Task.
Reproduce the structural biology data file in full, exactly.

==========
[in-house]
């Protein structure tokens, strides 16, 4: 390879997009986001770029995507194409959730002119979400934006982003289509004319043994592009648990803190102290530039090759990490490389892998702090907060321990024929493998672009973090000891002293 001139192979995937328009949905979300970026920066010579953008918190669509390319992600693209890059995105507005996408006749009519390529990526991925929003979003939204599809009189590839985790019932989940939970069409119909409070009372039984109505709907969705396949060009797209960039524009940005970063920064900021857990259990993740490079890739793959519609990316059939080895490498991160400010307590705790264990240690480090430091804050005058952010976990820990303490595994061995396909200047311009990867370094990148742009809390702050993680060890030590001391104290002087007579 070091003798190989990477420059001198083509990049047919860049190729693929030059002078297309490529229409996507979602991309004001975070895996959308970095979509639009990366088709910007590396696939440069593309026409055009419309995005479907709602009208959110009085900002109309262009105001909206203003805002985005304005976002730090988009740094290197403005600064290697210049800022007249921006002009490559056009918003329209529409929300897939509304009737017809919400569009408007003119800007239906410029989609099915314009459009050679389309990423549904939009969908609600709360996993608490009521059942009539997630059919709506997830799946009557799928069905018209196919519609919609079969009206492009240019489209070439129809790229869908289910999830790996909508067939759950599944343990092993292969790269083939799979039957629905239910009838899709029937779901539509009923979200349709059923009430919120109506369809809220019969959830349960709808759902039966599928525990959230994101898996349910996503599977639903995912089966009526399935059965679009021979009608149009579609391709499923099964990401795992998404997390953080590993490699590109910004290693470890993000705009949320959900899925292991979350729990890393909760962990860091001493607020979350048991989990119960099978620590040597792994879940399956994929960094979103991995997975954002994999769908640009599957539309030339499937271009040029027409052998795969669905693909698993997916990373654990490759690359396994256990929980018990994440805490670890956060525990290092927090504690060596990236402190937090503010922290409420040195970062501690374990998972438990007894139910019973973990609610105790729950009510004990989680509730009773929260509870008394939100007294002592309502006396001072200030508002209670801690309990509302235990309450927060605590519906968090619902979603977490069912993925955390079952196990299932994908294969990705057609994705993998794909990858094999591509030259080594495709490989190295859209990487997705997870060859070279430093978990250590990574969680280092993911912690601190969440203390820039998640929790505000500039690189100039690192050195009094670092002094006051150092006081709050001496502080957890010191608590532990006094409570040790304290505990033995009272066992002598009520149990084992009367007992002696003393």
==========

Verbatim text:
[in-house]
């Protein structure tokens, strides 16, 4: 390879997009986001770029995507194409959730002119979400934006982003289509004319043994592009648990803190102290530039090759990490490389892998702090907060321990024929493998672009973090000891002293 001139192979995937328009949905979300970026920066010579953008918190669509390319992600693209890059995105507005996408006749009519390529990526991925929003979003939204599809009189590839985790019932989940939970069409119909409070009372039984109505709907969705396949060009797209960039524009940005970063920064900021857990259990993740490079890739793959519609990316059939080895490498991160400010307590705790264990240690480090430091804050005058952010976990820990303490595994061995396909200047311009990867370094990148742009809390702050993680060890030590001391104290002087007579 070091003798190989990477420059001198083509990049047919860049190729693929030059002078297309490529229409996507979602991309004001975070895996959308970095979509639009990366088709910007590396696939440069593309026409055009419309995005479907709602009208959110009085900002109309262009105001909206203003805002985005304005976002730090988009740094290197403005600064290697210049800022007249921006002009490559056009918003329209529409929300897939509304009737017809919400569009408007003119800007239906410029989609099915314009459009050679389309990423549904939009969908609600709360996993608490009521059942009539997630059919709506997830799946009557799928069905018209196919519609919609079969009206492009240019489209070439129809790229869908289910999830790996909508067939759950599944343990092993292969790269083939799979039957629905239910009838899709029937779901539509009923979200349709059923009430919120109506369809809220019969959830349960709808759902039966599928525990959230994101898996349910996503599977639903995912089966009526399935059965679009021979009608149009579609391709499923099964990401795992998404997390953080590993490699590109910004290693470890993000705009949320959900899925292991979350729990890393909760962990860091001493607020979350048991989990119960099978620590040597792994879940399956994929960094979103991995997975954002994999769908640009599957539309030339499937271009040029027409052998795969669905693909698993997916990373654990490759690359396994256990929980018990994440805490670890956060525990290092927090504690060596990236402190937090503010922290409420040195970062501690374990998972438990007894139910019973973990609610105790729950009510004990989680509730009773929260509870008394939100007294002592309502006396001072200030508002209670801690309990509302235990309450927060605590519906968090619902979603977490069912993925955390079952196990299932994908294969990705057609994705993998794909990858094999591509030259080594495709490989190295859209990487997705997870060859070279430093978990250590990574969680280092993911912690601190969440203390820039998640929790505000500039690189100039690192050195009094670092002094006051150092006081709050001496502080957890010191608590532990006094409570040790304290505990033995009272066992002598009520149990084992009367007992002696003393």